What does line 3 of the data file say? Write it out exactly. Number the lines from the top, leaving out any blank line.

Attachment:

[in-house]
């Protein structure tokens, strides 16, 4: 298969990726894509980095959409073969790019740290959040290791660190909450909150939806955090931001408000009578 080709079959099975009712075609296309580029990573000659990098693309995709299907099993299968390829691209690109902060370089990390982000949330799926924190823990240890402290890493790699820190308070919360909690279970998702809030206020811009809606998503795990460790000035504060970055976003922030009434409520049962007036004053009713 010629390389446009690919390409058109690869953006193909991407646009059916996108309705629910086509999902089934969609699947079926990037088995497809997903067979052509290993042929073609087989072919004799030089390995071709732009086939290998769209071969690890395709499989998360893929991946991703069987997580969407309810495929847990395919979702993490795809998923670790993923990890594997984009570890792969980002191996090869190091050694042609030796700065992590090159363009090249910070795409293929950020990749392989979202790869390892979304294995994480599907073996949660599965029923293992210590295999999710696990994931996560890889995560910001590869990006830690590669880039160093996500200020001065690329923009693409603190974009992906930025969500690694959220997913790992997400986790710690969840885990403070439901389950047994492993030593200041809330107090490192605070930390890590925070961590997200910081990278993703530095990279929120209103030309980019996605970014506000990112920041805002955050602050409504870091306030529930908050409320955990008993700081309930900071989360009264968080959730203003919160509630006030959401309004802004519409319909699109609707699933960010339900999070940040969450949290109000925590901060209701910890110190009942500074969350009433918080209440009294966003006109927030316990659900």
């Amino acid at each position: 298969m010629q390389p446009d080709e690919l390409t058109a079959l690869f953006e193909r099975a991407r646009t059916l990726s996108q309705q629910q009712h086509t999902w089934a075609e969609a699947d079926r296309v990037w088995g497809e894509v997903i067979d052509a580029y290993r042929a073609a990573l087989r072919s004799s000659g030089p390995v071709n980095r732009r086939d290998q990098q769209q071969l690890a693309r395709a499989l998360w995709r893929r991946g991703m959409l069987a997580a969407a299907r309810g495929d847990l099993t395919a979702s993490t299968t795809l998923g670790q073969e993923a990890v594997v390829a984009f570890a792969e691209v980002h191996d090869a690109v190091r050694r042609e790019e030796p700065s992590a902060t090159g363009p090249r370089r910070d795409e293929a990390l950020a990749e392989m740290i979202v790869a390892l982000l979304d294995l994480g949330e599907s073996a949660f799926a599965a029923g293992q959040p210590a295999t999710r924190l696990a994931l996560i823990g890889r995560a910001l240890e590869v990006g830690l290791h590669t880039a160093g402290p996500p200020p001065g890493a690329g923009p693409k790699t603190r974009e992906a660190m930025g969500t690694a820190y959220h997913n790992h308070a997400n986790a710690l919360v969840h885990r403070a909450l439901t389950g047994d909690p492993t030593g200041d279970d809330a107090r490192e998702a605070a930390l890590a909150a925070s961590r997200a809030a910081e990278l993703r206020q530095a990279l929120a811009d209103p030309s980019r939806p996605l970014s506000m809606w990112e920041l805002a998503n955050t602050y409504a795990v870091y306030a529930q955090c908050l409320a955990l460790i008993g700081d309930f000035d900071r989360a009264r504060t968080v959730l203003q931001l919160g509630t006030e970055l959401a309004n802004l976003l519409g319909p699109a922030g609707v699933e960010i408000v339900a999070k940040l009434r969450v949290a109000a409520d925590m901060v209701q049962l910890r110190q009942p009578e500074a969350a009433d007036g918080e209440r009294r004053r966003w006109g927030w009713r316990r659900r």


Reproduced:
């Amino acid at each position: 298969m010629q390389p446009d080709e690919l390409t058109a079959l690869f953006e193909r099975a991407r646009t059916l990726s996108q309705q629910q009712h086509t999902w089934a075609e969609a699947d079926r296309v990037w088995g497809e894509v997903i067979d052509a580029y290993r042929a073609a990573l087989r072919s004799s000659g030089p390995v071709n980095r732009r086939d290998q990098q769209q071969l690890a693309r395709a499989l998360w995709r893929r991946g991703m959409l069987a997580a969407a299907r309810g495929d847990l099993t395919a979702s993490t299968t795809l998923g670790q073969e993923a990890v594997v390829a984009f570890a792969e691209v980002h191996d090869a690109v190091r050694r042609e790019e030796p700065s992590a902060t090159g363009p090249r370089r910070d795409e293929a990390l950020a990749e392989m740290i979202v790869a390892l982000l979304d294995l994480g949330e599907s073996a949660f799926a599965a029923g293992q959040p210590a295999t999710r924190l696990a994931l996560i823990g890889r995560a910001l240890e590869v990006g830690l290791h590669t880039a160093g402290p996500p200020p001065g890493a690329g923009p693409k790699t603190r974009e992906a660190m930025g969500t690694a820190y959220h997913n790992h308070a997400n986790a710690l919360v969840h885990r403070a909450l439901t389950g047994d909690p492993t030593g200041d279970d809330a107090r490192e998702a605070a930390l890590a909150a925070s961590r997200a809030a910081e990278l993703r206020q530095a990279l929120a811009d209103p030309s980019r939806p996605l970014s506000m809606w990112e920041l805002a998503n955050t602050y409504a795990v870091y306030a529930q955090c908050l409320a955990l460790i008993g700081d309930f000035d900071r989360a009264r504060t968080v959730l203003q931001l919160g509630t006030e970055l959401a309004n802004l976003l519409g319909p699109a922030g609707v699933e960010i408000v339900a999070k940040l009434r969450v949290a109000a409520d925590m901060v209701q049962l910890r110190q009942p009578e500074a969350a009433d007036g918080e209440r009294r004053r966003w006109g927030w009713r316990r659900r």